OWASA Board Responds to Carrboro and Chapel Hill

Damon Seils's picture
When the Carrboro Board of Aldermen voted on March 1 against a request by OWASA to amend the Water and Sewer Management, Planning and Boundary Agreement (WSMPBA) -- and the Chapel Hill Town Council followed suit on April 25 -- the local water and sewer utility found itself in need of a compromise or a new strategy.

The WSMPBA is an agreement between OWASA, the county, and the towns to define service areas and facilitate long-term planning. The requested amendment to the agreement would secure more direct access to OWASA's allocation of water from Jordan Lake, including access for nonemergency uses. The towns objected, in part, to the prospect of using the Jordan Lake allocation before a water supply shortage has been declared.

OWASA's response came Friday in a memo to Mayors Chilton and Kleinschmidt from Gordon Merklein, chair of the OWASA Board of Directors. Included with the memo was a draft resolution that Merklein says OWASA will consider. The draft resolution would make it OWASA policy that use of water from Jordan Lake or water from other communities would occur only during a declared stage 1 water shortage.

A few striking features of OWASA's memo and draft resolution:
  • The OWASA directors have not altered their previous request. Instead, they reiterate the request and ask the towns to reconsider their decisions. Only if the towns agree to the request would OWASA adopt a policy not to access water from Jordan Lake and other communities except during a declared shortage.
  • The resolution warns that OWASA may withdraw from the WSMPBA if the towns do not agree to the requested amendment.
  • The resolution characterizes the towns’ objections to the requested amendment as an opinion "that some local elected officials have expressed" (an odd way to describe the official positions of the towns' governing bodies).
During their regular meeting tonight, the Carrboro aldermen will discuss OWASA's water supply projections and interests in Jordan Lake. Members of the Chapel Hill Town Council and the Chapel Hill appointees to the OWASA Board of Directors will meet on Thursday, May 19.

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Total votes: 1

3 Comments

Mark Marcoplos's picture

more here than meets the eye

Somehow this doesn't add up. In previous years OWASA has said it has enough water within our own watershed to get to 2050 without outside (i.e. Jordan) sources. A note on Stage 1 conservation guidelines - the only difference from the normal year-round conservation standards & Stage 1 is a little less watering of grass. So in the very early stages of a possible drought, OWASA will add Jordan Lake water to the mix, thus shielding customers from the real state of their water situation, damping down conservation efforts, and selling more water for revenue. Plus, businesses which use a good bit of water or don't feel inclined to conserve will know that OWASA has its back with this extra water that it can bring in.Then there is the Jordan lake partnership that is teh first step down a slippery slope to a regional utility. OWASA would supply the intake site on Jordan (they own the land) and neighboring jurisdictions that did not plan well for the previous droughts and whose customers did not conserve well like OWASA's did get bailed out with little effort to be more sustainable.  There needs to be an open public discussion on all of these issues, including possible economic development plans that may be involved. There are clues that something bigger than just gaining access to water for emergency times is going on. First of all, they are asking for access during non-emergencies. Secondly, if we need water during an emergency we can get it without having a Jordan Lake allocation.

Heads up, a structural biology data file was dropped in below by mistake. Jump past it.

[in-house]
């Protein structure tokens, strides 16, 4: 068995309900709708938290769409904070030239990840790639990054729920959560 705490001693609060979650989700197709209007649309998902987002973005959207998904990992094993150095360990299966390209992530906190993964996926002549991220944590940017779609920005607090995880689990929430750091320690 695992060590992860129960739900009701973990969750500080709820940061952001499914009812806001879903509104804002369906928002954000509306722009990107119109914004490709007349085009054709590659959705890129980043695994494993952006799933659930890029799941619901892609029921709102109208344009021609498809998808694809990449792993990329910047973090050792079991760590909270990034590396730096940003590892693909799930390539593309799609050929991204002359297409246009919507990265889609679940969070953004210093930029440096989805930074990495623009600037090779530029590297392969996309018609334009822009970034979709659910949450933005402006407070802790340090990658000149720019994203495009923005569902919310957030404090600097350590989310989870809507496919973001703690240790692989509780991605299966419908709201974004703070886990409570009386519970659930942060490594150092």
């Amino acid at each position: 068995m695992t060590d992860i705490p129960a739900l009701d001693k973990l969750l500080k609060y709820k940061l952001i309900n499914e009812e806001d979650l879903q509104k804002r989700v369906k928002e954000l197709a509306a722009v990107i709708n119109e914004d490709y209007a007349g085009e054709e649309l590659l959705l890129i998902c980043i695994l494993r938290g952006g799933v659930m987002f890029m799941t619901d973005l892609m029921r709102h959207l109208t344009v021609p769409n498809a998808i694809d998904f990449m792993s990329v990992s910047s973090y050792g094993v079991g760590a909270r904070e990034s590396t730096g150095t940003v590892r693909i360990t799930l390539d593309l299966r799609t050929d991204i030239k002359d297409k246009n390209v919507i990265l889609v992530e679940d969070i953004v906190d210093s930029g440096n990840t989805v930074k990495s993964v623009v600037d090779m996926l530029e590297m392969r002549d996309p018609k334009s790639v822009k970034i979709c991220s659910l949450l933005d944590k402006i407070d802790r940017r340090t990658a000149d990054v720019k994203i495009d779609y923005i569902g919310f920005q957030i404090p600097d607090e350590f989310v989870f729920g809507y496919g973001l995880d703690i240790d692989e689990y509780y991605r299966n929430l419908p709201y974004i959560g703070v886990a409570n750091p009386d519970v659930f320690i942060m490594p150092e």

on the money

Transit Oriented Development is advocated by Chapel Hill and Carroboro leaders. High density development and strict water convervation strategies are will mix withsevere drought to create the perfect storm one year. This area is not water rich.OWASA always says yes development proposals. It seems obvious that the more we conserve, the more OWASA says yes to denser and denser development - but there is a point where we can't continue to conserve without pain to each of us. Why are we doing this? Why do we need TOD - more people, more buses, more pollution,  less water - is this the future we want for our communities? Mark is on the money;   there is more than meets the eye and we need more open public discussion on these issues.

OWASA access to Jordan water

It should be pointed out that OWASA does not have guaranteed access to any other water during a drought.  They have had access in the past, but that was because Durham agreed to provide the water.  If Durham is in a severe shortage, they can very easily and understandably say "no."

I'm not voicing an opinion on the issue, just trying to make sure everyone is clear on some of the relevant facts.  If OWASA does not acquire a guaranteed allocation from Jordan, it could potentially face some significant issues in the future.